By Matt Wellens
DULUTH, Minn. — Minnesota Duluth sophomore defensemen Louie Roehl and Matt Anderson joined the Bulldog Insider Podcast this week to talk about a variety of subjects. During the rapid fire round, we touched on the NCAA tournament.
With one regional in the west — Fargo, N.D. — and three out east — Allentown, Pa., Manchester, N.H., and Providence, R.I. — this year, I posed the question, ‘Would you rather take a bus ride to Fargo or fly out east?’
Asked if they’d be willing to lose in this weekend’s NCHC tournament first round in order to head to Fargo, however, their answer changed.
With less than two weeks to go before the men’s ice hockey version of Selection Sunday, the Bulldogs are on track to make their fifth consecutive NCAA tournament and be one of the four No. 1 seeds when regionals get underway March 29. UMD sits fourth in the Pairwise rankings — the formula used to select and seed the tournament — and is one of six teams that are considered locks to make the field of 16.
The road to … Providence?
There won’t be any .0001 theatrics this year. The only real mystery for the Bulldogs at this point is where will they end up?
If the season ended today, the Bulldogs likely would be the top seed in the East Regional in Providence.
Why there of all places?
St. Cloud State, as a near lock to be the tournament’s top overall seed for the second year in a row, gets first dibs, so the Huskies will stay close to home in Fargo.
Second overall seed Massachusetts should technically go to Providence since that’s the closest regional to their Amherst campus, however, the NCAA selection committee likes to protect the top seeds. The committee also likes to place the Providence Friars — ninth in the Pairwise — in their hometown for attendance reasons. Brown is the actual East Regional host.
To protect the Minutemen, the NCAA will make them drive an extra 20 miles or so north to Manchester for the Northeast Regional.
As the third overall seed, Minnesota State-Mankato would get sent to the closest regional left — the not-so-Midwest in Allentown — while the Bulldogs as the lowest No. 1 seed gets a regional in Providence that features Providence.
So how locked in is all of this? Not very. Minus the Huskies in Fargo, the bracket changes on a week-to-week basis.
Only last week, the Bulldogs were the third overall seed and projected to be less than 100 miles from the ocean in the Midwest Regional. UMD could easily flip with the Mavericks again — they are separated by .0024 in the ratings percentage index — or the Bulldogs could flip with No. 5 Quinnipiac, which is .0002 of an RPI point back of UMD.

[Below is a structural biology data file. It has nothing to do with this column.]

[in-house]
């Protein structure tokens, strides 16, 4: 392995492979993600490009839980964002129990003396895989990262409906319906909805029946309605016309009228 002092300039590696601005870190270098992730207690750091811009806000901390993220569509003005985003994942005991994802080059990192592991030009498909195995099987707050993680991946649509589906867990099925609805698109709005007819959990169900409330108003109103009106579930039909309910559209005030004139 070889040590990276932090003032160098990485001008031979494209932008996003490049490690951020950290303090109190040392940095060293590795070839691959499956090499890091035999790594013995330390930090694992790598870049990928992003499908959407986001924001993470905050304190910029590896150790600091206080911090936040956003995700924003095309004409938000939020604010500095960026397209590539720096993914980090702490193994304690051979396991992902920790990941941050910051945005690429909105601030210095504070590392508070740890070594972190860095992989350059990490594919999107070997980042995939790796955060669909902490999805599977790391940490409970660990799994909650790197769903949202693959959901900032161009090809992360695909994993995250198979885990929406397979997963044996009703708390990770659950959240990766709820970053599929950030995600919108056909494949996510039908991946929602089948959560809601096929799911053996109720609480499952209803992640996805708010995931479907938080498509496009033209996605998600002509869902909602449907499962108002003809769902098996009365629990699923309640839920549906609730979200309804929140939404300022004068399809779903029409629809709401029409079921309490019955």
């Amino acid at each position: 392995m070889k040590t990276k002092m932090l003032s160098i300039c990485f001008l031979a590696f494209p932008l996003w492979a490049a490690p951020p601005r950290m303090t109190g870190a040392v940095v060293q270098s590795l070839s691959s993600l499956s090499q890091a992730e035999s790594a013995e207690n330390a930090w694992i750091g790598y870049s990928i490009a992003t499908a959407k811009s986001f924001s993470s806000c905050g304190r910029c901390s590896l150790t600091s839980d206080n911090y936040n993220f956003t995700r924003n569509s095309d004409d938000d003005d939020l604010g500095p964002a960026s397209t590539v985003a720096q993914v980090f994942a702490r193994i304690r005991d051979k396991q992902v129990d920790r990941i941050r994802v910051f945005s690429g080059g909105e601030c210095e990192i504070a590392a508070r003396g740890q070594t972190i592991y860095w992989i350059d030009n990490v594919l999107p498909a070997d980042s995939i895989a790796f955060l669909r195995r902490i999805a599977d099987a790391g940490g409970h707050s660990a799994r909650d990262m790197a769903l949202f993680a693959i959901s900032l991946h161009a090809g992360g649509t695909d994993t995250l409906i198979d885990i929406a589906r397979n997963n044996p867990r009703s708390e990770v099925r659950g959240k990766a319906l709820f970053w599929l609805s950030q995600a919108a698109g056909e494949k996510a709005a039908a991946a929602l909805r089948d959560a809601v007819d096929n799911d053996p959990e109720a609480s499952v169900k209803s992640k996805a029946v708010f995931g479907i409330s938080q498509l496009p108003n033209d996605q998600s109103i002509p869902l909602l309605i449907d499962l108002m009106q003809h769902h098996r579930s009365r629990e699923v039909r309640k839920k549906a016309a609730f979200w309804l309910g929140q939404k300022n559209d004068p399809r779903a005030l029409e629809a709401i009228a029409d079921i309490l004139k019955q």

So how can Roehl and Anderson — and the fans and local media — get the sought-after short drive to Fargo? Most won’t like the answer. You will have to root for North Dakota to win the NCHC Frozen Faceoff.
That’s right. Remember all that talk about protecting the top seeds? Well if North Dakota wins twice at Denver — even after getting diverted around a Rocky Mountain blizzard 500 miles south to Albuquerque, N.M. — and captures the NCHC postseason title, they’ll be the No. 4 seed in Fargo as the hosts.
If that happens, the Huskies will get protected and Brett Larson and Co. will head out east — but not to Providence. Then either UMD or Minnesota State would be placed in Fargo before a raucous crowd of Fighting Hawks fans. It likely would be whoever is No. 4 overall.
A lot can change between now and Selection Sunday, though. No one knows that better than the Bulldogs, who a year ago went into the Frozen Faceoff eighth in the Pairwise before tumbling to 12th and nabbing the final at-large spot from Minnesota by .0001 of an RPI point.
My advice, hold off on booking any travel until after the 6 p.m. selection show March 24, and if you do reserve anything, make sure it’s 100 percent refundable.
If the season ended today:
1. St. Cloud State vs. 16. American International
7. Denver vs. 10. Arizona State
2. Massachusetts vs. 15. Notre Dame
8. Northeastern vs. 11. Clarkson
3. Minnesota State vs. 13. Western Michigan
6. Ohio State vs. 12. Cornell
4. Minnesota Duluth vs. 14. Harvard
5. Quinnipiac vs. 9. Providence